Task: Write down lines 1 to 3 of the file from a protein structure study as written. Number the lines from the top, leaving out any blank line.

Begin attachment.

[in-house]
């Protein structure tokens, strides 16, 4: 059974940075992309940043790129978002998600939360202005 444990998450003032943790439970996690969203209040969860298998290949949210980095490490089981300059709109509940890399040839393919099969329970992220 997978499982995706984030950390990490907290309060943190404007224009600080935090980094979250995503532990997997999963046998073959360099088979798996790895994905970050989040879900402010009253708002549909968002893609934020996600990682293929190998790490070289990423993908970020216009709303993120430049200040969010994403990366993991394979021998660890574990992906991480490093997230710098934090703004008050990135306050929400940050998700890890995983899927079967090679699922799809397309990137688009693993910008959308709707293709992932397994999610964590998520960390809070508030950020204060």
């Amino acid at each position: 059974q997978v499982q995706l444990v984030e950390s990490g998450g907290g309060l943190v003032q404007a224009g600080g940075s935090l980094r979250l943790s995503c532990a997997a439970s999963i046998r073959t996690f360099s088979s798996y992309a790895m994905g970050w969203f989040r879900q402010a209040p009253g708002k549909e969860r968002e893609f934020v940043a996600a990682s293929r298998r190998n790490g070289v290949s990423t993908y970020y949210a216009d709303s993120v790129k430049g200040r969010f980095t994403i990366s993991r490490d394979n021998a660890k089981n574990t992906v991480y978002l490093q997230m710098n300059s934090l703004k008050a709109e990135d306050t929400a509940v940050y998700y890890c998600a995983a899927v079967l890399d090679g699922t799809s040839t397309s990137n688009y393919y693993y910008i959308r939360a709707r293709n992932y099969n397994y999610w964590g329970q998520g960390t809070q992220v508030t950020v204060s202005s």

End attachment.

[in-house]
């Protein structure tokens, strides 16, 4: 059974940075992309940043790129978002998600939360202005 444990998450003032943790439970996690969203209040969860298998290949949210980095490490089981300059709109509940890399040839393919099969329970992220 997978499982995706984030950390990490907290309060943190404007224009600080935090980094979250995503532990997997999963046998073959360099088979798996790895994905970050989040879900402010009253708002549909968002893609934020996600990682293929190998790490070289990423993908970020216009709303993120430049200040969010994403990366993991394979021998660890574990992906991480490093997230710098934090703004008050990135306050929400940050998700890890995983899927079967090679699922799809397309990137688009693993910008959308709707293709992932397994999610964590998520960390809070508030950020204060």
């Amino acid at each position: 059974q997978v499982q995706l444990v984030e950390s990490g998450g907290g309060l943190v003032q404007a224009g600080g940075s935090l980094r979250l943790s995503c532990a997997a439970s999963i046998r073959t996690f360099s088979s798996y992309a790895m994905g970050w969203f989040r879900q402010a209040p009253g708002k549909e969860r968002e893609f934020v940043a996600a990682s293929r298998r190998n790490g070289v290949s990423t993908y970020y949210a216009d709303s993120v790129k430049g200040r969010f980095t994403i990366s993991r490490d394979n021998a660890k089981n574990t992906v991480y978002l490093q997230m710098n300059s934090l703004k008050a709109e990135d306050t929400a509940v940050y998700y890890c998600a995983a899927v079967l890399d090679g699922t799809s040839t397309s990137n688009y393919y693993y910008i959308r939360a709707r293709n992932y099969n397994y999610w964590g329970q998520g960390t809070q992220v508030t950020v204060s202005s």